• Ask questions; don’t be shy. Dealers are very knowledgeable on each car and can be a great source of help.
• For those of you buying a used car, think about getting a professional mechanic to come in and take a look at the car before purchasing it. Make sure everything is in order before you drive, and hopefully they can test-drive the car along with you to see if there might be any problems while operating the vehicle.
9. Take time to think
• After all the online research, contacting dealerships and lenders, and testing out the vehicle, the car-buying process may seem to drag on. Many people end up buying a car within only a few days of looking around. However, think about taking your time. You may be able to make the best decision and get the best deal if you wait, take a step back, and consider your options. Take time to really consider what buying this car means: How would you feel driving it every day, and what costs will you incur? This may help you really decide if this car is right for you. In this way, you’re more likely to go into the purchasing process with confidence and ease.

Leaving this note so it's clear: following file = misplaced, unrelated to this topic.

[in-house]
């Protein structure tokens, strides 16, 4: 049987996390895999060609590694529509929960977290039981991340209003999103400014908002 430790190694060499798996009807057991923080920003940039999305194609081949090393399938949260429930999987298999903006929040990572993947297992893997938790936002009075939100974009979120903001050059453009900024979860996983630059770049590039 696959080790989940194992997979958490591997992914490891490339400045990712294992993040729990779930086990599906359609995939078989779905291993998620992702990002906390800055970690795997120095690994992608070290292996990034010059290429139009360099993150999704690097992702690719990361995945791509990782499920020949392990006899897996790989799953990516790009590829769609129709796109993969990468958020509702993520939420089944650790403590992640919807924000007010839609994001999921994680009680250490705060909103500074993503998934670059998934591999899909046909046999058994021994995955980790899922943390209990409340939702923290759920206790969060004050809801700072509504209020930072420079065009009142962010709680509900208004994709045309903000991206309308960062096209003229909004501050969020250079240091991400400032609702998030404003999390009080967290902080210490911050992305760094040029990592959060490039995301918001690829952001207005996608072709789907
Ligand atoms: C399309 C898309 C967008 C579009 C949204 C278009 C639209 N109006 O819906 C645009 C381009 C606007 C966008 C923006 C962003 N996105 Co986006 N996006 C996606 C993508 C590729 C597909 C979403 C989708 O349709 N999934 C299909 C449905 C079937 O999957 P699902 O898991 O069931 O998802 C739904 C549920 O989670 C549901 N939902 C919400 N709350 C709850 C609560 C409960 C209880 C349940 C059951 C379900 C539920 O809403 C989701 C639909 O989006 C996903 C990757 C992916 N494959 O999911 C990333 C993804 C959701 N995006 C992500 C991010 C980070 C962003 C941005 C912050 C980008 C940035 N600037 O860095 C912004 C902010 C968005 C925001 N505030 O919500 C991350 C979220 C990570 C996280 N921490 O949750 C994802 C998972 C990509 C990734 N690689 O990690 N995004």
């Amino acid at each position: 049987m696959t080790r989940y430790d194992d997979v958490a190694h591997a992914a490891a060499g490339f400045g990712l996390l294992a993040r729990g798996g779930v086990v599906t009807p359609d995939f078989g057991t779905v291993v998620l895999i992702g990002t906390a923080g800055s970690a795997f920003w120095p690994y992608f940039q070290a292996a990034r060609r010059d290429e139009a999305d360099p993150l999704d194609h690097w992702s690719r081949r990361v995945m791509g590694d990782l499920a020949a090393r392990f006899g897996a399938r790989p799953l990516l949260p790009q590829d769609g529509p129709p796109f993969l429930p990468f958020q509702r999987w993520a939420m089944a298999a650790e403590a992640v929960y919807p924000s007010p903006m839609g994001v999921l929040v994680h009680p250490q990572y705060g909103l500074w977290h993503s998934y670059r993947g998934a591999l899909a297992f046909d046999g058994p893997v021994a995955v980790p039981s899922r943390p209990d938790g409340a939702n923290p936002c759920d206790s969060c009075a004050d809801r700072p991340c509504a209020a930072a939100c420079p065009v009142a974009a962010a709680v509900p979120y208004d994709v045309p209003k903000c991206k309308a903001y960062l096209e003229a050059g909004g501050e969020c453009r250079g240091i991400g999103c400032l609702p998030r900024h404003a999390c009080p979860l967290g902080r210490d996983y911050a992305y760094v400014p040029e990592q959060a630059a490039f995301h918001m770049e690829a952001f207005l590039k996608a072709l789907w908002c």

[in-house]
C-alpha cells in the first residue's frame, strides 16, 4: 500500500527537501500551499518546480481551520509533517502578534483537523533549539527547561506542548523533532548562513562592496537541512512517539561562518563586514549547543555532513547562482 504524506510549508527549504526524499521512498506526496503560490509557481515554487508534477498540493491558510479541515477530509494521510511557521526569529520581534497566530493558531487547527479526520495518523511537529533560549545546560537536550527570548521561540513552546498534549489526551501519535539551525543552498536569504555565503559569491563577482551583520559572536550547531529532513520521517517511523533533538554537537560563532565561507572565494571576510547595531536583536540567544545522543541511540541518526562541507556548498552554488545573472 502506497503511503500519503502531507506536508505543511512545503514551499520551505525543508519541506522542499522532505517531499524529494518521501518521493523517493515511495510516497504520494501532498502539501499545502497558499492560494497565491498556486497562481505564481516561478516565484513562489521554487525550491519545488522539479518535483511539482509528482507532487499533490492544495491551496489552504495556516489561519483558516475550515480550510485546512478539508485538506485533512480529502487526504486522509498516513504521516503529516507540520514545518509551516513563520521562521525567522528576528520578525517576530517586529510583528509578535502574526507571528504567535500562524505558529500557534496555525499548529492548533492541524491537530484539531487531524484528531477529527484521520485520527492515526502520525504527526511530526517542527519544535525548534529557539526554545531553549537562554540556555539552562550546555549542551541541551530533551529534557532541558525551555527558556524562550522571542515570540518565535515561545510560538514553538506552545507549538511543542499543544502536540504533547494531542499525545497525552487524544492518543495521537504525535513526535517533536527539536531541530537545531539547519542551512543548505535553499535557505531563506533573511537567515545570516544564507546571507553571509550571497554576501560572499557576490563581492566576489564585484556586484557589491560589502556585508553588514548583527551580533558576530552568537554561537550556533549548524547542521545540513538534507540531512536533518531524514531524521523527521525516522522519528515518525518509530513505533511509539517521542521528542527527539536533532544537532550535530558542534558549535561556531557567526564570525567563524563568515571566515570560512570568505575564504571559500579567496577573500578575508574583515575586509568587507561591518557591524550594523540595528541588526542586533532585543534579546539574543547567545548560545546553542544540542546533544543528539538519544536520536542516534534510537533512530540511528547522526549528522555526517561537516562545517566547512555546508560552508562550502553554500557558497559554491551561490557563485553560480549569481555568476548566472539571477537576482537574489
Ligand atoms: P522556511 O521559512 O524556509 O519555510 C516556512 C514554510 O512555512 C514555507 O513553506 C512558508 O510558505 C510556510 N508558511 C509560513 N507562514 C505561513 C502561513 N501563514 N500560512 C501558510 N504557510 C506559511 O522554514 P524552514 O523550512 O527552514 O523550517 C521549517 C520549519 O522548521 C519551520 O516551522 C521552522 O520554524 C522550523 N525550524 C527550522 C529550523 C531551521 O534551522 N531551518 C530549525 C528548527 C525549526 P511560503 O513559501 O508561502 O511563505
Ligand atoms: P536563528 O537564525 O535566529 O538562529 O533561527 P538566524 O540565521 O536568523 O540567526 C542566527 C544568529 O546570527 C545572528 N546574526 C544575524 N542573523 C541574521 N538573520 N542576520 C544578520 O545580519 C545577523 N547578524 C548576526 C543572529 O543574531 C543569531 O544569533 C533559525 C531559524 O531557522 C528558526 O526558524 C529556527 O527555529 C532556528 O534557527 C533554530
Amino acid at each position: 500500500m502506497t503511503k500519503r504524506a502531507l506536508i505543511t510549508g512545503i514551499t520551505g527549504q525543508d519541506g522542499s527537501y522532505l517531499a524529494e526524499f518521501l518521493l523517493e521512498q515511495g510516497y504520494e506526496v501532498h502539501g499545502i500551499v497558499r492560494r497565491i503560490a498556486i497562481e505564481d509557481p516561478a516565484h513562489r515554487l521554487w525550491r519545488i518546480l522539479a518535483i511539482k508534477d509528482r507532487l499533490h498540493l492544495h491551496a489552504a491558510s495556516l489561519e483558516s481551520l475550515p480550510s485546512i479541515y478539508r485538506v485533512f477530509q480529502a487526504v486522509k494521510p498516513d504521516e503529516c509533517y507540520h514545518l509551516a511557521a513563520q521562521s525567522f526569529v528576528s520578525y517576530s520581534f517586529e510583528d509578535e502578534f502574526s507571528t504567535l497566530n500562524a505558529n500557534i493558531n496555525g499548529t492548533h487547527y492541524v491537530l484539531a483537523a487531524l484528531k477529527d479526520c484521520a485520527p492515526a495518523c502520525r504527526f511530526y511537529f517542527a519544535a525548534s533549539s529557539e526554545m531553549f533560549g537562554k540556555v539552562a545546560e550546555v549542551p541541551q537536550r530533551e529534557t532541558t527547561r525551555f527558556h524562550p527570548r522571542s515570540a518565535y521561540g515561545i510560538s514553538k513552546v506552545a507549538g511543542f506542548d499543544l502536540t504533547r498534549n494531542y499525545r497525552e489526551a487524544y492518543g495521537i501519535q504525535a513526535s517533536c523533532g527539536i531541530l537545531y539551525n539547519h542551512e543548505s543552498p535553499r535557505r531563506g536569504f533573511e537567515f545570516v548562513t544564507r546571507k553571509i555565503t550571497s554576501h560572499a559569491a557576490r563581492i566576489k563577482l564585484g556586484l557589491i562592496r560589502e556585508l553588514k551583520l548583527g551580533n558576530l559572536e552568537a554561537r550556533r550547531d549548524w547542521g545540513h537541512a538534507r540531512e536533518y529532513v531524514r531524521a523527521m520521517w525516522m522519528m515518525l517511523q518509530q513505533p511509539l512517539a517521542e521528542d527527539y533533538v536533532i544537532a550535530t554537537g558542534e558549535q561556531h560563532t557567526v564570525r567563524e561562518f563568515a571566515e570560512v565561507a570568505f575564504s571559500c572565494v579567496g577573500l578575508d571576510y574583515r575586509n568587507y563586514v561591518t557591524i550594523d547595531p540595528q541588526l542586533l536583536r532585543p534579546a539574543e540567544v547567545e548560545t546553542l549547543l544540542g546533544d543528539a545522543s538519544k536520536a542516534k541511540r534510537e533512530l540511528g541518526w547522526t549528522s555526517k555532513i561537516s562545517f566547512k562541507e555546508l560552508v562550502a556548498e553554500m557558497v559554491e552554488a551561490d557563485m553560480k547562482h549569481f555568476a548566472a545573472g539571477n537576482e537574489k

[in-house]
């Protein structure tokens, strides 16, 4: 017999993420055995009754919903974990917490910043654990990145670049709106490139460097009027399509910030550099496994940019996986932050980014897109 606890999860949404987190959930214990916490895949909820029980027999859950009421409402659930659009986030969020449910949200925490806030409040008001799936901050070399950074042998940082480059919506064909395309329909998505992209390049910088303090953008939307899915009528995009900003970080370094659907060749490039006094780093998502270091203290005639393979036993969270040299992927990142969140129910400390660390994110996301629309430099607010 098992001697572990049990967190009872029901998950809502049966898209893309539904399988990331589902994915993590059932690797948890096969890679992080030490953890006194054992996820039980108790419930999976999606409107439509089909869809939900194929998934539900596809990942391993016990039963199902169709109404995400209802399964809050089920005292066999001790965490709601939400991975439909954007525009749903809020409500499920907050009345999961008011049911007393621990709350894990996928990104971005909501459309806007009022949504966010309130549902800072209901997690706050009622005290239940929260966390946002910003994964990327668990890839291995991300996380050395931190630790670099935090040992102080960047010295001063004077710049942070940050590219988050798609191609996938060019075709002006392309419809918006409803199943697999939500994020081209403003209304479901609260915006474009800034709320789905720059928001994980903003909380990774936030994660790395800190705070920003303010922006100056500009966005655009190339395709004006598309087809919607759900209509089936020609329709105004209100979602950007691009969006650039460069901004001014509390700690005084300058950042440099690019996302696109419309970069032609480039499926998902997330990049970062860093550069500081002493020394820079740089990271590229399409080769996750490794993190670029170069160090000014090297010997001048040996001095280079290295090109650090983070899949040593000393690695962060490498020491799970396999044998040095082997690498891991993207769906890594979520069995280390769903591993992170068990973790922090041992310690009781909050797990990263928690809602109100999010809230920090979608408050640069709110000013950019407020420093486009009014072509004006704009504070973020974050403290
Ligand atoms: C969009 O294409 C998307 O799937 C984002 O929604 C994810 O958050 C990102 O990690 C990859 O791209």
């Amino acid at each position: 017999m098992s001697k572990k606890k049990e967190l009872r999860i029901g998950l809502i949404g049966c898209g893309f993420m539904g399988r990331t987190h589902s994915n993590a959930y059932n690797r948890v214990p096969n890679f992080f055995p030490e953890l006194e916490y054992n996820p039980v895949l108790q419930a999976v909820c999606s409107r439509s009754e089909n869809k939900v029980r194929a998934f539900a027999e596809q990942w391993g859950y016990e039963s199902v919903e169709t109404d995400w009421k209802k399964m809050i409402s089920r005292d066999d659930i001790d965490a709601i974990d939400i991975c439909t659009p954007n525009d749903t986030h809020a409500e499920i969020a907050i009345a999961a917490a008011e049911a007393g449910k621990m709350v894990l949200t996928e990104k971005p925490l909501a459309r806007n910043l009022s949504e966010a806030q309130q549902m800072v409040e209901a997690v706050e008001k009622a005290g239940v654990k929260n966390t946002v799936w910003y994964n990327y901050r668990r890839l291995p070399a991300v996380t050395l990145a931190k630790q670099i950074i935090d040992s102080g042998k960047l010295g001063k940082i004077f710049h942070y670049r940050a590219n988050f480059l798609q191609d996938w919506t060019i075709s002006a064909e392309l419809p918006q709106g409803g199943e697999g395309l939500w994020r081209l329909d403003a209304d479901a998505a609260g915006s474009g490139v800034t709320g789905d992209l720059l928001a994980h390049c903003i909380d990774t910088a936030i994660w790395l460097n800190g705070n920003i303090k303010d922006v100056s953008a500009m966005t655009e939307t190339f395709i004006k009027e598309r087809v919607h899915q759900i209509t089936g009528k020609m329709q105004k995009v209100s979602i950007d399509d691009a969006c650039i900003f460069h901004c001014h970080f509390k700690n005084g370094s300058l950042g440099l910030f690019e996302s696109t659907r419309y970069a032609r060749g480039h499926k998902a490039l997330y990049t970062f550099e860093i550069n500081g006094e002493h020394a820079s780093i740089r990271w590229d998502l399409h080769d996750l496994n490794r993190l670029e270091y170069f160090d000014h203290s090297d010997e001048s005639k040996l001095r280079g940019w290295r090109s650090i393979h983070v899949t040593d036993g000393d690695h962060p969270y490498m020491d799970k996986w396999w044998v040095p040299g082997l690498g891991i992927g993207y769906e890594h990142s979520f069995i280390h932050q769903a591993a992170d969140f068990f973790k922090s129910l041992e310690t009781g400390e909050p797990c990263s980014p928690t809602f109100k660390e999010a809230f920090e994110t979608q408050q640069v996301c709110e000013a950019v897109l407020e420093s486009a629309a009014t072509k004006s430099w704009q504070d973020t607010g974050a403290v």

10. Delivery and walk-through
For those of you who have finally committed to buying a car, congrats! This is the last step!
• If your dealer offers delivery, whether it be to your home or to a dealership nearer you, this is always a great option to have. Upon arrival, the car should be clean, in good condition, and contain a full tank of gas. Check the car for any markings that could have occurred during transit, or potential problems.